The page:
One of bitcoin’s most notorious (and celebrated) features is its wild swings in price. What makes it the favourite of speculators also makes it unsuitable for use as a currency in most situations, since there’s no guarantee that the money you pay or receive will be worth the same the next day, let alone in a year.

That raises a few problems for bitcoin holders. Whilst it’s easy enough to find out the spot price of bitcoin – its value at any given time – gauging its true value, and what it might one day be worth, is an entirely different matter.

Bitcoin spot price

If you’re buying and selling bitcoins, then only one price really matters: the price on the exchange you actually use. There are many exchanges, including Coinbase, Bitstamp and BTC-e, and they all have slightly different prices. The situation is much improved now, since Gox left the picture, but there are still meaningful discrepancies between the exchanges. At the time of writing, for example, Bitstamp shows a spot price of $667; Coinbase $671 and BTC-e $650.

Differing prices

There are several reasons that exchanges show different prices. Bitcoin is still a relatively small market, and the total number of coins for sale at any time is a fraction of the total. The laws of supply and demand dictate that price will rise and fall as varying numbers of people buy and sell. Different exchanges have different volumes and different liquidity, which affects the price in the short term. If the prices diverge wildly then there are opportunities for arbitrage between the exchanges (buying at one and selling at another for a higher price) and this brings the difference back down again. But arbitrage isn’t as easy as it sounds, and the costs and timescales for transferring funds means that the exchanges inevitably show some variance in price.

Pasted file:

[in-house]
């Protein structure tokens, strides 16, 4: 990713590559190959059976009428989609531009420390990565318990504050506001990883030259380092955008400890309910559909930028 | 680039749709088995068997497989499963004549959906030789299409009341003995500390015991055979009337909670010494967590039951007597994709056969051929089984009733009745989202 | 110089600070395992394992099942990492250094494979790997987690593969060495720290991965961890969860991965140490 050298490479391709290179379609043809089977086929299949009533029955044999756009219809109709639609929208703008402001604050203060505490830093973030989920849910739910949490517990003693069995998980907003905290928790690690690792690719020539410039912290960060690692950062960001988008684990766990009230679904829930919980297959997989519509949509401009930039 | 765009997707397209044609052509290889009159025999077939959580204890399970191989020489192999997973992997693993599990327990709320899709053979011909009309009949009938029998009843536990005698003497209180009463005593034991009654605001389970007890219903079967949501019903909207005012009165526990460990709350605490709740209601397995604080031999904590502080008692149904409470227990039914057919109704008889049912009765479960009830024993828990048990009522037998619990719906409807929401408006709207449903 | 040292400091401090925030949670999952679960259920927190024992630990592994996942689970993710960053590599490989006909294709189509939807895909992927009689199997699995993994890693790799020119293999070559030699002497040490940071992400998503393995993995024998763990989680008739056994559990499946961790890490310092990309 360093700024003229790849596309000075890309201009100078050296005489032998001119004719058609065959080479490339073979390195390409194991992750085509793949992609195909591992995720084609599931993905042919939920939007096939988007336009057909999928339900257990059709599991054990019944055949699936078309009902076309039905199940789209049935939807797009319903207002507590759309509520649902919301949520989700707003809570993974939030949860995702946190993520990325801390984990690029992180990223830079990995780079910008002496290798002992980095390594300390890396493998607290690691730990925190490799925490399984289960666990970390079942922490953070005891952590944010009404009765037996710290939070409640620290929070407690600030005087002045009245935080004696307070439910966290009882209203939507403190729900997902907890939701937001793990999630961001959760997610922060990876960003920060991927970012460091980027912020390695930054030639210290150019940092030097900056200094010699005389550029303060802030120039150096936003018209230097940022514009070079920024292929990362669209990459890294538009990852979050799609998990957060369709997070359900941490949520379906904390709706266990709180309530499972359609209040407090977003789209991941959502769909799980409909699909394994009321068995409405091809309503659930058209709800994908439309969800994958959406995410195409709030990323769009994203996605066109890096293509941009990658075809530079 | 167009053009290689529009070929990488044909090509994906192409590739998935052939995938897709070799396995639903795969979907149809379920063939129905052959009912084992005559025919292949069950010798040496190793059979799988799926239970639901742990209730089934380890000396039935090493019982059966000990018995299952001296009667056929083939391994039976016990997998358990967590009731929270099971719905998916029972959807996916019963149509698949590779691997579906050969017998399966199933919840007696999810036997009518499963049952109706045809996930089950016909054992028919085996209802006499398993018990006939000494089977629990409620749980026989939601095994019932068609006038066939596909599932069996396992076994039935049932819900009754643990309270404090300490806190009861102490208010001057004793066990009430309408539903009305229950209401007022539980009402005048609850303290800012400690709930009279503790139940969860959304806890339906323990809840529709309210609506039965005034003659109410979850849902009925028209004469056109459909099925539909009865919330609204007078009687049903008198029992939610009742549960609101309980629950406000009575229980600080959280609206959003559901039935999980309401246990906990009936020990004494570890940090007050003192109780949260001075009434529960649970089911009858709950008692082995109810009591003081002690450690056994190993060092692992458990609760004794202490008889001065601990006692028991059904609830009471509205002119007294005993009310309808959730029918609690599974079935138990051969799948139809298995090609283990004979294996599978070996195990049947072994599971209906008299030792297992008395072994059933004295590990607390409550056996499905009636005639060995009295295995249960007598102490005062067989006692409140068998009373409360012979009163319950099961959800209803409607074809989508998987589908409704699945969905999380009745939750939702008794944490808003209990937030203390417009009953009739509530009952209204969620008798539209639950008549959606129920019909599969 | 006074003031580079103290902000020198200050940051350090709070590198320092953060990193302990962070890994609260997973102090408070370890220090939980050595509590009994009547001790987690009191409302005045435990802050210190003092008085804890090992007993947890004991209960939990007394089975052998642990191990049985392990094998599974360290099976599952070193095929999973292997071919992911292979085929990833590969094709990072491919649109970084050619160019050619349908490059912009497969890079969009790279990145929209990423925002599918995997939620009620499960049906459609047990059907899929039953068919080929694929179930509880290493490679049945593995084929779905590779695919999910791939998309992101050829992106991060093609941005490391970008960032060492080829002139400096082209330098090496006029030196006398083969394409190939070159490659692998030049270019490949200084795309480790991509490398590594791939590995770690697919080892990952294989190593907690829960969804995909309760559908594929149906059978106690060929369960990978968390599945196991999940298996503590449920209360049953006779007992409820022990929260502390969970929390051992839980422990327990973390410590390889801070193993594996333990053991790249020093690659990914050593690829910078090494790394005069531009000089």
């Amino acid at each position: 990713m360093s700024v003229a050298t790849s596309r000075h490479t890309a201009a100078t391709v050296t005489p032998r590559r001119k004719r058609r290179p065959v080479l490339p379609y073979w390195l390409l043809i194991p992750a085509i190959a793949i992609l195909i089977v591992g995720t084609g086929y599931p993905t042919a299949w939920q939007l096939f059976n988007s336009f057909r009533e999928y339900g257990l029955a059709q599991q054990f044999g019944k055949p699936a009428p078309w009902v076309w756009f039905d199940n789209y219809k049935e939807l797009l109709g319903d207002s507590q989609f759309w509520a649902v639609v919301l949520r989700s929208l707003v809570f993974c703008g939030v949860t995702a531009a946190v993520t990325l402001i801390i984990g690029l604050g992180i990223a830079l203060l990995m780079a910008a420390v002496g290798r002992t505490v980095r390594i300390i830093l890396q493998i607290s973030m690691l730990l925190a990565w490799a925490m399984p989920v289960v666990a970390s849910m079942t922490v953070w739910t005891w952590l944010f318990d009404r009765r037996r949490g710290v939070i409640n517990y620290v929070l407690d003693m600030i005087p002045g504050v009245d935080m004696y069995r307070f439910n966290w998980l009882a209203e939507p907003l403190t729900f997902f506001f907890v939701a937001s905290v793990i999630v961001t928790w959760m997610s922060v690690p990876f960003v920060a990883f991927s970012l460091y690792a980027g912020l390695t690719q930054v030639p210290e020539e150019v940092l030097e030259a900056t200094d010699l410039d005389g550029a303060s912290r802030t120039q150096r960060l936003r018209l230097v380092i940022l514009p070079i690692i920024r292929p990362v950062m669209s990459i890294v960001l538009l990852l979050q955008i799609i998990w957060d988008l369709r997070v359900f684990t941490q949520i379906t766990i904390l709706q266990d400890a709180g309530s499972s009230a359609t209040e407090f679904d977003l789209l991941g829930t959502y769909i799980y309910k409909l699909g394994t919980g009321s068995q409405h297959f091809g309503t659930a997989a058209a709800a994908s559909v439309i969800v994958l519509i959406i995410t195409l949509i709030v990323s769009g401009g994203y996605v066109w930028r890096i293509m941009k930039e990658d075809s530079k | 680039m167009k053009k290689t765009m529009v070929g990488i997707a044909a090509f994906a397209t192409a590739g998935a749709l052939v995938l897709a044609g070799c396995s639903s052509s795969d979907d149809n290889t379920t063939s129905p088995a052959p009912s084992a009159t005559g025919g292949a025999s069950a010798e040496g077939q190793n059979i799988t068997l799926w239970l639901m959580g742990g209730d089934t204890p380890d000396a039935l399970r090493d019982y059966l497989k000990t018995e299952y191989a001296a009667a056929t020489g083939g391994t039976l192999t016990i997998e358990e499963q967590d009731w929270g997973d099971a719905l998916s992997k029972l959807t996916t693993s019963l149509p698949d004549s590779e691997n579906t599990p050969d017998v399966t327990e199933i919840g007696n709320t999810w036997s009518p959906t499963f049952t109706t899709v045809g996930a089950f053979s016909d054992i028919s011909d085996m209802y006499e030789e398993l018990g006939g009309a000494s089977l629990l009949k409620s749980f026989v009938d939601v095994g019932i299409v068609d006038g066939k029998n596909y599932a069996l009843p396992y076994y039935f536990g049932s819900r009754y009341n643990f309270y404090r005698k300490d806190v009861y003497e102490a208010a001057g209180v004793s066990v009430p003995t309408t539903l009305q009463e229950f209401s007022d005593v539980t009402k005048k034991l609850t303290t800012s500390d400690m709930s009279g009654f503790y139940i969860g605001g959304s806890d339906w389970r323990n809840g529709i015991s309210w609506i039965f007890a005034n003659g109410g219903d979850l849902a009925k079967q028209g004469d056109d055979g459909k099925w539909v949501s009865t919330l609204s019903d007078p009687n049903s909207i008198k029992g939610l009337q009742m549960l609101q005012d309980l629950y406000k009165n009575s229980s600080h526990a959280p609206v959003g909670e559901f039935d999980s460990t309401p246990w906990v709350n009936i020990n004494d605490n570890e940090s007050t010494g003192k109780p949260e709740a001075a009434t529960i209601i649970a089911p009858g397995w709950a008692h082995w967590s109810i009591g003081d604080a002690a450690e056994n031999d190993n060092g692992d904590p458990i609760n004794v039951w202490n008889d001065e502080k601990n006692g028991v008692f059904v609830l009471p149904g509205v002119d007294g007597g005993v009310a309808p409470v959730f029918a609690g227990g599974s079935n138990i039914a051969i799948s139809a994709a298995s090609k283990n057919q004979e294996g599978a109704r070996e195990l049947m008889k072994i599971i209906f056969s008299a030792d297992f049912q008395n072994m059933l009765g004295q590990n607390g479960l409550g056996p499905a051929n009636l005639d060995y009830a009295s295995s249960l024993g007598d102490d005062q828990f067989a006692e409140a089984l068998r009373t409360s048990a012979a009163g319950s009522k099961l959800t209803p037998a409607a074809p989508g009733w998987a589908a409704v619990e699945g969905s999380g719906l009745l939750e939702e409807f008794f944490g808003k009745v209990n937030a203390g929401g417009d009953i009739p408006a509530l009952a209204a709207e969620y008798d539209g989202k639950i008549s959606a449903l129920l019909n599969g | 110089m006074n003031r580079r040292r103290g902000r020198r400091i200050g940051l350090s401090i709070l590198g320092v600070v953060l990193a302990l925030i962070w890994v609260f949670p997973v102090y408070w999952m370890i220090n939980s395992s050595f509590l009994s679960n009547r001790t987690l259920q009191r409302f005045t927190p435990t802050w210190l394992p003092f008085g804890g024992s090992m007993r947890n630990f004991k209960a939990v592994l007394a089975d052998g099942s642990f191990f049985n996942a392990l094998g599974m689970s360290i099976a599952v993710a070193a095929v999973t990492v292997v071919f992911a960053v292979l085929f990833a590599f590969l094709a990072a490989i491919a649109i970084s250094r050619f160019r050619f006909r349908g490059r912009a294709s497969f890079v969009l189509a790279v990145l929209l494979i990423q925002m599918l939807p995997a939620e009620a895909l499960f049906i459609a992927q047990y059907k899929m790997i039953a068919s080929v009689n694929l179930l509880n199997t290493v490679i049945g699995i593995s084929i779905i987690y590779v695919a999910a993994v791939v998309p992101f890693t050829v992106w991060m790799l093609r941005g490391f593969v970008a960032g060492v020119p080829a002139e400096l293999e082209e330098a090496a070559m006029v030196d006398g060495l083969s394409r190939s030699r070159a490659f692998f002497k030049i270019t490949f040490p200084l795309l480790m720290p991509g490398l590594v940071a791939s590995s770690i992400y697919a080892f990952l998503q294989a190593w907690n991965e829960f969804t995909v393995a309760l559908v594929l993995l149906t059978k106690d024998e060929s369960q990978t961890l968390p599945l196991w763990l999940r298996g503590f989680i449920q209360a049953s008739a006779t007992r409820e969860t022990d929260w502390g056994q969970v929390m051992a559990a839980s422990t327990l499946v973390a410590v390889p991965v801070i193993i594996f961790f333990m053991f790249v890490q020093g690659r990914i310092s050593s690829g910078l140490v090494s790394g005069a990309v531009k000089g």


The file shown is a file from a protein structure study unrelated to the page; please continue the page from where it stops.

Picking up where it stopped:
Mean price

There are several places online where you can find an average price for bitcoin. This is typically taken from a combination of major exchanges, including Coinbase, Bitstamp and BTC-e – Just like the homepage of this website! It may be weighted by volume or other factors – so once again, these averages don’t always agree. offers one measure; CoinDesk gives another in its BPI (Bitcoin Price Index). BitcoinAverage provides a third option. These are currently the best-accepted standards for the average spot price. The Winklevoss twins have also recently launched ‘Winkdex’, their own average of global bitcoin exchange prices. (BitcoinAverage has claimed that the Winklevii were heavily influenced by their own, open source API, and legal action may ensue.)


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